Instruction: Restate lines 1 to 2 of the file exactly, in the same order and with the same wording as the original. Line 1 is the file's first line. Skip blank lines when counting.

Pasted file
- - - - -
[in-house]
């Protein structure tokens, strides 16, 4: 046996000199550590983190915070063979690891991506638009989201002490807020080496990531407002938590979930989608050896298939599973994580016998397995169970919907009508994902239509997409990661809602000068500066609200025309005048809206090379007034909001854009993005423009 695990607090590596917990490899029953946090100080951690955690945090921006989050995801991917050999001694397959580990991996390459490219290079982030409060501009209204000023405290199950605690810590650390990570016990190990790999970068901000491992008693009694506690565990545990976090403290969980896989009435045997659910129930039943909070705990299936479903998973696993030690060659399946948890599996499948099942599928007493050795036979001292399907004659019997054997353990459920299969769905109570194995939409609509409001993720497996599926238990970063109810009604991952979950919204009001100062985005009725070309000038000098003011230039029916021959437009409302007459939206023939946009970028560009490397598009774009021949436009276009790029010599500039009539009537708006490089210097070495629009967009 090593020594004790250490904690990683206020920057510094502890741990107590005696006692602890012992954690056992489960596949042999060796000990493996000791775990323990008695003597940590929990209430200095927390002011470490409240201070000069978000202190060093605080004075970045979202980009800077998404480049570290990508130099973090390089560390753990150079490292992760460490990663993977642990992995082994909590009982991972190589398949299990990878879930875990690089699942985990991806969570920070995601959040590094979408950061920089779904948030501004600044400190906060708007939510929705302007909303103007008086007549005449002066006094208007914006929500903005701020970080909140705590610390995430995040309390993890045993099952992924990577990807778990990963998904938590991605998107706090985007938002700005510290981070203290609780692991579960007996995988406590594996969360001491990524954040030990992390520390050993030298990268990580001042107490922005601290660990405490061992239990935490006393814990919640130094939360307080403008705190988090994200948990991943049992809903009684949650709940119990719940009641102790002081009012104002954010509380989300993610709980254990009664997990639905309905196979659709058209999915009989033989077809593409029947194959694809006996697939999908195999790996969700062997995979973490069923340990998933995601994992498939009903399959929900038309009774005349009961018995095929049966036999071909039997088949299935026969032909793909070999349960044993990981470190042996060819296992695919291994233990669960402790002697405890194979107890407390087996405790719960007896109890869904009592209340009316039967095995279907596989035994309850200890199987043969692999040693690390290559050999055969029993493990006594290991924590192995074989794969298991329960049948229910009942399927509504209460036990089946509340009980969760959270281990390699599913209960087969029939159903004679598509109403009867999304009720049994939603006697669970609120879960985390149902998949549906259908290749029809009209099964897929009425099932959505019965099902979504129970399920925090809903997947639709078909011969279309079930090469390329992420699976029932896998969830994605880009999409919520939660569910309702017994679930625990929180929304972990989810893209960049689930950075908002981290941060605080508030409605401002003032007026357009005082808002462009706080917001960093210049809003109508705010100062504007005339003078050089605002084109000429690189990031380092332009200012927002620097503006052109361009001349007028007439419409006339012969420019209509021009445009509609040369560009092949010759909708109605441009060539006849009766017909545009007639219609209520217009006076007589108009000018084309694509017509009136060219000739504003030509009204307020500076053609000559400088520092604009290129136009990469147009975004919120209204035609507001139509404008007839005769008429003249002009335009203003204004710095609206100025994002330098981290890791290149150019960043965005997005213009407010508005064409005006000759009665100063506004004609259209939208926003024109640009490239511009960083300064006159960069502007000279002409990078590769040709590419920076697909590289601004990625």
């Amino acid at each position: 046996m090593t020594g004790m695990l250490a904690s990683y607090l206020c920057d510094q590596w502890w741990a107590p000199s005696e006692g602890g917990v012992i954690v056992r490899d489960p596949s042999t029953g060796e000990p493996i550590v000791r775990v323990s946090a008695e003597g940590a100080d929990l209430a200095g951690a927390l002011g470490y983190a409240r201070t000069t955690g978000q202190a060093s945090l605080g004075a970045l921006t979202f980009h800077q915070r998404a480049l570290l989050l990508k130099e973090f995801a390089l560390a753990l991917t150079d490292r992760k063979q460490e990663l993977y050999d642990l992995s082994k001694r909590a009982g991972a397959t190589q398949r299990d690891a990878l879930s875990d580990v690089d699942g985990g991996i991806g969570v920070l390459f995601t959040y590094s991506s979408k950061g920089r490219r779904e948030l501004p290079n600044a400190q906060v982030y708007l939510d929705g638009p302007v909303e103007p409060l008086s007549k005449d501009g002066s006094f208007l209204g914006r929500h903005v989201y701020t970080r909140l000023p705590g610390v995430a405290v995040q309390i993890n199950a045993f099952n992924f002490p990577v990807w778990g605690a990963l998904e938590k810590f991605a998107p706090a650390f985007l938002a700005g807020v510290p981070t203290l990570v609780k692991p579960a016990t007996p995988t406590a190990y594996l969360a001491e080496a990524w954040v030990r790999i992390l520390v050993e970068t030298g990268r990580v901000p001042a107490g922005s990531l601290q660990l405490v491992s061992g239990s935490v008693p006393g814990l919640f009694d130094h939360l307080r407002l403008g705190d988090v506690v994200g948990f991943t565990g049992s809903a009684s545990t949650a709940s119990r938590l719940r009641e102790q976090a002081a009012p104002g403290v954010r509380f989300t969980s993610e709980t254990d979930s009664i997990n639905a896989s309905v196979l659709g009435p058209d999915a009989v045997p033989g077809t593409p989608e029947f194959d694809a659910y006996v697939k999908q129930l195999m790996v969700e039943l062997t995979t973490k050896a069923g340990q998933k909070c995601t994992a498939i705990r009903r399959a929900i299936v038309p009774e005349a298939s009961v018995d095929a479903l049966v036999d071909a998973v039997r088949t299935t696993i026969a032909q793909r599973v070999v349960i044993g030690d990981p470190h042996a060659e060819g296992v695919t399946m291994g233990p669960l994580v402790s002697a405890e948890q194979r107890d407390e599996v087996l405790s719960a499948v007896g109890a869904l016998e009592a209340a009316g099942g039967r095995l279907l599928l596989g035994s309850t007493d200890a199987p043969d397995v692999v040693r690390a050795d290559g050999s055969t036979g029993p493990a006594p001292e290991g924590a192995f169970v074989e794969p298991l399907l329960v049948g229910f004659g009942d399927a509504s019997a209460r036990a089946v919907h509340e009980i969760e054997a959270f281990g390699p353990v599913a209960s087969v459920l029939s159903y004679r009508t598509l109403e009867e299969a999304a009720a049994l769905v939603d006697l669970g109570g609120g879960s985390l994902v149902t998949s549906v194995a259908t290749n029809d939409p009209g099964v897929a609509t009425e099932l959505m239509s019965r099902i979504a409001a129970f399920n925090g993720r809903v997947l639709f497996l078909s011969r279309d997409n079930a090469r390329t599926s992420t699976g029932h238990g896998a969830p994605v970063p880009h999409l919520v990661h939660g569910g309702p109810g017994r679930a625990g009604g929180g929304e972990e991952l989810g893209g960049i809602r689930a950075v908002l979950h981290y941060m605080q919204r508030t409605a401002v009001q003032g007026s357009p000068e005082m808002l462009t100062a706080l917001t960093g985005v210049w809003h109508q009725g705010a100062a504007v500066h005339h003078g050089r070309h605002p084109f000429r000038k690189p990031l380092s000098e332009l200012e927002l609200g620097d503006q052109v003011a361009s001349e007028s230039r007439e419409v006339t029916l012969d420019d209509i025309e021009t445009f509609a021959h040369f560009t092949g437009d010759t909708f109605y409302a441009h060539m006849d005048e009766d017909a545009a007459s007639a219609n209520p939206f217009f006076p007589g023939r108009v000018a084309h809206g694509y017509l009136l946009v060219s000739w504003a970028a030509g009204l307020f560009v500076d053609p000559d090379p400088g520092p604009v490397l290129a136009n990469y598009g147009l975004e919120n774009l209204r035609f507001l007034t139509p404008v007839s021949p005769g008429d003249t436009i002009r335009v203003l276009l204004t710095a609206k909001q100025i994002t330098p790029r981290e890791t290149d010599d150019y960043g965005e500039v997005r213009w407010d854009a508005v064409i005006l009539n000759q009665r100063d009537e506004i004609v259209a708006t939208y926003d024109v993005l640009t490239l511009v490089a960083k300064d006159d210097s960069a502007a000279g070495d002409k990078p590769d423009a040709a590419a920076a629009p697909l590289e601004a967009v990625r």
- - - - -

[in-house]
């Protein structure tokens, strides 16, 4: 046996000199550590983190915070063979690891991506638009989201002490807020080496990531407002938590979930989608050896298939599973994580016998397995169970919907009508994902239509997409990661809602000068500066609200025309005048809206090379007034909001854009993005423009 695990607090590596917990490899029953946090100080951690955690945090921006989050995801991917050999001694397959580990991996390459490219290079982030409060501009209204000023405290199950605690810590650390990570016990190990790999970068901000491992008693009694506690565990545990976090403290969980896989009435045997659910129930039943909070705990299936479903998973696993030690060659399946948890599996499948099942599928007493050795036979001292399907004659019997054997353990459920299969769905109570194995939409609509409001993720497996599926238990970063109810009604991952979950919204009001100062985005009725070309000038000098003011230039029916021959437009409302007459939206023939946009970028560009490397598009774009021949436009276009790029010599500039009539009537708006490089210097070495629009967009 090593020594004790250490904690990683206020920057510094502890741990107590005696006692602890012992954690056992489960596949042999060796000990493996000791775990323990008695003597940590929990209430200095927390002011470490409240201070000069978000202190060093605080004075970045979202980009800077998404480049570290990508130099973090390089560390753990150079490292992760460490990663993977642990992995082994909590009982991972190589398949299990990878879930875990690089699942985990991806969570920070995601959040590094979408950061920089779904948030501004600044400190906060708007939510929705302007909303103007008086007549005449002066006094208007914006929500903005701020970080909140705590610390995430995040309390993890045993099952992924990577990807778990990963998904938590991605998107706090985007938002700005510290981070203290609780692991579960007996995988406590594996969360001491990524954040030990992390520390050993030298990268990580001042107490922005601290660990405490061992239990935490006393814990919640130094939360307080403008705190988090994200948990991943049992809903009684949650709940119990719940009641102790002081009012104002954010509380989300993610709980254990009664997990639905309905196979659709058209999915009989033989077809593409029947194959694809006996697939999908195999790996969700062997995979973490069923340990998933995601994992498939009903399959929900038309009774005349009961018995095929049966036999071909039997088949299935026969032909793909070999349960044993990981470190042996060819296992695919291994233990669960402790002697405890194979107890407390087996405790719960007896109890869904009592209340009316039967095995279907596989035994309850200890199987043969692999040693690390290559050999055969029993493990006594290991924590192995074989794969298991329960049948229910009942399927509504209460036990089946509340009980969760959270281990390699599913209960087969029939159903004679598509109403009867999304009720049994939603006697669970609120879960985390149902998949549906259908290749029809009209099964897929009425099932959505019965099902979504129970399920925090809903997947639709078909011969279309079930090469390329992420699976029932896998969830994605880009999409919520939660569910309702017994679930625990929180929304972990989810893209960049689930950075908002981290941060605080508030409605401002003032007026357009005082808002462009706080917001960093210049809003109508705010100062504007005339003078050089605002084109000429690189990031380092332009200012927002620097503006052109361009001349007028007439419409006339012969420019209509021009445009509609040369560009092949010759909708109605441009060539006849009766017909545009007639219609209520217009006076007589108009000018084309694509017509009136060219000739504003030509009204307020500076053609000559400088520092604009290129136009990469147009975004919120209204035609507001139509404008007839005769008429003249002009335009203003204004710095609206100025994002330098981290890791290149150019960043965005997005213009407010508005064409005006000759009665100063506004004609259209939208926003024109640009490239511009960083300064006159960069502007000279002409990078590769040709590419920076697909590289601004990625």